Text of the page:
The Popular Science Monthly, Volume 92

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McClure, Phillips and Company, 1918 - Science
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Page 1036 - America must win this war. Therefore I will work, I will save, I will sacrifice, I will endure, I will fight cheerfully and do my utmost, as if the issue of the whole struggle depended on me alone.
Page 446 - ... and it will be necessary to ventilate during the early morning by slightly raising the sash on the opposite side from the wind. Care should be taken in ventilating to protect the plants from a draft of cold air. Toward evening the sash should be closed in order that the bed may become sufficiently warm before nightfall. Hotbeds should be watered on bright days and in the morning only. Watering in the evening or on cloudy days will have a tendency to chill the bed and increase the danger from...
Page 150 - The voltage of a number of cells in series is equal to the voltage of one cell multiplied by the number of cells. The voltage obtainable from any cell is independent of its size or of the distance apart of the plates.
Page 446 - As a rule, hotbed sash can be purchased cheaper than they can be made locally, and are on sale by seedsmen and dealers in garden supplies. In the colder parts of the country, in addition to glazed sash either board shutters, straw mats, burlap, or old carpet will be required as a covering during cold nights. It is also desirable to have a supply of straw or loose manure on hand to throw over the bed in case of extremely cold weather. During bright days the hotbed will heat very quickly from the sunshine...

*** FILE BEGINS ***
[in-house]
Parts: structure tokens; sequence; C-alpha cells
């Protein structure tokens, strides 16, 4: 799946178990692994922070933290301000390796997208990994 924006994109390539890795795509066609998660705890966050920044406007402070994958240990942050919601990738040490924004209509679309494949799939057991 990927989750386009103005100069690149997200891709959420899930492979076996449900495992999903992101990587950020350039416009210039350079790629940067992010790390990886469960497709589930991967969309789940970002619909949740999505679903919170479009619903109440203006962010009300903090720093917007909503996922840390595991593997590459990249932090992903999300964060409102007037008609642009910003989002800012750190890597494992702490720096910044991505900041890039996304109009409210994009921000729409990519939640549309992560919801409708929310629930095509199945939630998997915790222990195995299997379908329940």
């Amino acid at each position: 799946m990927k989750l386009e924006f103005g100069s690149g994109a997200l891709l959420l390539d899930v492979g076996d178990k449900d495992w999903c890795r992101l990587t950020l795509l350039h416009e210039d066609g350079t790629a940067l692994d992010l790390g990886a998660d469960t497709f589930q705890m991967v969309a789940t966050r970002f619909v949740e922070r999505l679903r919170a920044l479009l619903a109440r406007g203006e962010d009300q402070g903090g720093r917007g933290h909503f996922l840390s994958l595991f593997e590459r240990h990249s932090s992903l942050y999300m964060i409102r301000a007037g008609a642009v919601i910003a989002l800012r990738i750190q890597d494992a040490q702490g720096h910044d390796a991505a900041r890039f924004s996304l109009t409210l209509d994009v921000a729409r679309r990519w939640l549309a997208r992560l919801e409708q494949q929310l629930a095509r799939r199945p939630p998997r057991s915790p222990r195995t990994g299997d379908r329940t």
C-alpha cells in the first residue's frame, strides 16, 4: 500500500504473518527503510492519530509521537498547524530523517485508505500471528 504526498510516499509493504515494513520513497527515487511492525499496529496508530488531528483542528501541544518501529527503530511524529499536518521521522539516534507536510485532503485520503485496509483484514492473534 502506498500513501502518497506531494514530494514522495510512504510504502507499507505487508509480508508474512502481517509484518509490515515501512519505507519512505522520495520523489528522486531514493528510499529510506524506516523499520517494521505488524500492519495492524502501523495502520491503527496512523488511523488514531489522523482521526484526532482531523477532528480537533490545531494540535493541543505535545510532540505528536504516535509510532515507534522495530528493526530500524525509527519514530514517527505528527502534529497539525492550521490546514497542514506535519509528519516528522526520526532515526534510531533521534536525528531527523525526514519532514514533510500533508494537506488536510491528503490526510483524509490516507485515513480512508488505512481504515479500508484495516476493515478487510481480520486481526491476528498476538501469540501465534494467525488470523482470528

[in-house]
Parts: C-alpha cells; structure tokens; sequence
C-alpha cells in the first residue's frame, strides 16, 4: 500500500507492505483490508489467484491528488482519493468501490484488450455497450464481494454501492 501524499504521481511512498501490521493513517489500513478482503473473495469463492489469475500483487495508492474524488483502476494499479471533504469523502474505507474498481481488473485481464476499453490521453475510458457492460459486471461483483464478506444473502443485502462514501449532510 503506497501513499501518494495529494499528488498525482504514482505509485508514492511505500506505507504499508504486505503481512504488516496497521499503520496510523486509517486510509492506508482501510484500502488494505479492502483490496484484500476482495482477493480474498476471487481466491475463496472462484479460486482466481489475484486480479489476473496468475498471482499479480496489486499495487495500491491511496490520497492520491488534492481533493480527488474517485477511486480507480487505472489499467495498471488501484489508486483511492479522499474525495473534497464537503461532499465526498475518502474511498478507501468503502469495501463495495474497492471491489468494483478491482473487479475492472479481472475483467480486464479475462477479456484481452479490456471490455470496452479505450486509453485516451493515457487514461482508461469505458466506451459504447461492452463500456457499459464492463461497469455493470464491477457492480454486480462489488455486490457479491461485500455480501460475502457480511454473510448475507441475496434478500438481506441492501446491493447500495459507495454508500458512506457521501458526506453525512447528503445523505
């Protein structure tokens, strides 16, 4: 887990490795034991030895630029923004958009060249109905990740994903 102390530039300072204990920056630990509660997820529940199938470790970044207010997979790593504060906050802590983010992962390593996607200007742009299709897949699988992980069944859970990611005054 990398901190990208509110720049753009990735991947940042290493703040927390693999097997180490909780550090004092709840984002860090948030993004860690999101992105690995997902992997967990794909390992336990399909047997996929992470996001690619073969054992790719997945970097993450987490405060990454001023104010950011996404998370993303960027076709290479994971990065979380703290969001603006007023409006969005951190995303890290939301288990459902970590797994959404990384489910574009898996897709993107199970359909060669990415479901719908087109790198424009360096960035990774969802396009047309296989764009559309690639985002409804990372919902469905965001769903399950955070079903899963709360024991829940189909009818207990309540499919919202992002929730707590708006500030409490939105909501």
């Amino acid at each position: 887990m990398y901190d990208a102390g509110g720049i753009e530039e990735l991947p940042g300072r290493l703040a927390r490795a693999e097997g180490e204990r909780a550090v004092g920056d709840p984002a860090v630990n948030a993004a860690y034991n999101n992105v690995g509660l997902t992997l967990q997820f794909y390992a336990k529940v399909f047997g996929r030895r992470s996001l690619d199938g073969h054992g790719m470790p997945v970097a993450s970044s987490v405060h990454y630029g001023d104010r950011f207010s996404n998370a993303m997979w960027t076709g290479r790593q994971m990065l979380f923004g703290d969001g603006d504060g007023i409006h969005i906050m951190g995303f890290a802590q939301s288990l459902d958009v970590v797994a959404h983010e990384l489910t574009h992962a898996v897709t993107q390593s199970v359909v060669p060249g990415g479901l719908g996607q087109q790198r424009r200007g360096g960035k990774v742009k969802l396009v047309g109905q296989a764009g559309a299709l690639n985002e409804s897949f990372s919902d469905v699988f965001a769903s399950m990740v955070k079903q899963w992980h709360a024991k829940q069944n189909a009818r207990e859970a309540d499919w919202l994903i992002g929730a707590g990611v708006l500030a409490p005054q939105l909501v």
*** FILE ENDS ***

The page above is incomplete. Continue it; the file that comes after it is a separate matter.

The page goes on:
Page 446 - At first the temperature of the bed will run quite high, but no seeds should be planted until the soil temperature falls to 80 F., which will be in about three days. Hotbeds having more or less permanence may be so constructed as to be heated either with fermenting manure, a stove, a brick flue, or by means of radiating pipes supplied with steam or hot water from a dwelling or other heating plant. For a permanent bed in which fermenting manure is to supply the heat, a pit 24 to 30 inches in depth...
Page 446 - For a permanent bed in which fermenting manure is to supply the heat, a pit 24 to 30 inches in depth should be provided. The sides and ends of the pit may be supported by brick walls or by a lining of 2-inch plank held in place by stakes. Standard hotbed sash are 3 by 6 feet in size, and are usually constructed of white pine or cypress.
Page 535 - ... seem to disregard the sign that has been thrust upon them, but whenever a queen enters the wrong hive, she soon " realizes " that she wears the wrong badge. Worker bees returning to the hives from the field pass the guards unmolested, because they carry the proper sign, although the hive odor that they carry is fainter than when they left the hive, and it is also partially masked by the odors from the nectar and pollen carried by these bees.
Page 1032 - Indeed, the days of exorbitant watch prices have passed. You don't pay a cent to anybody until you see the watch. You don't buy a Burlington Watch without seeing it. Look at the splendid beauty of the watch itself. Thin model, handsomely shaped — aristocratic in every line. Then look at the works! There you will see the masterpiece of the watch, maker's skilL A perfect timepiece adjusted to positions, temperature and isochronism.

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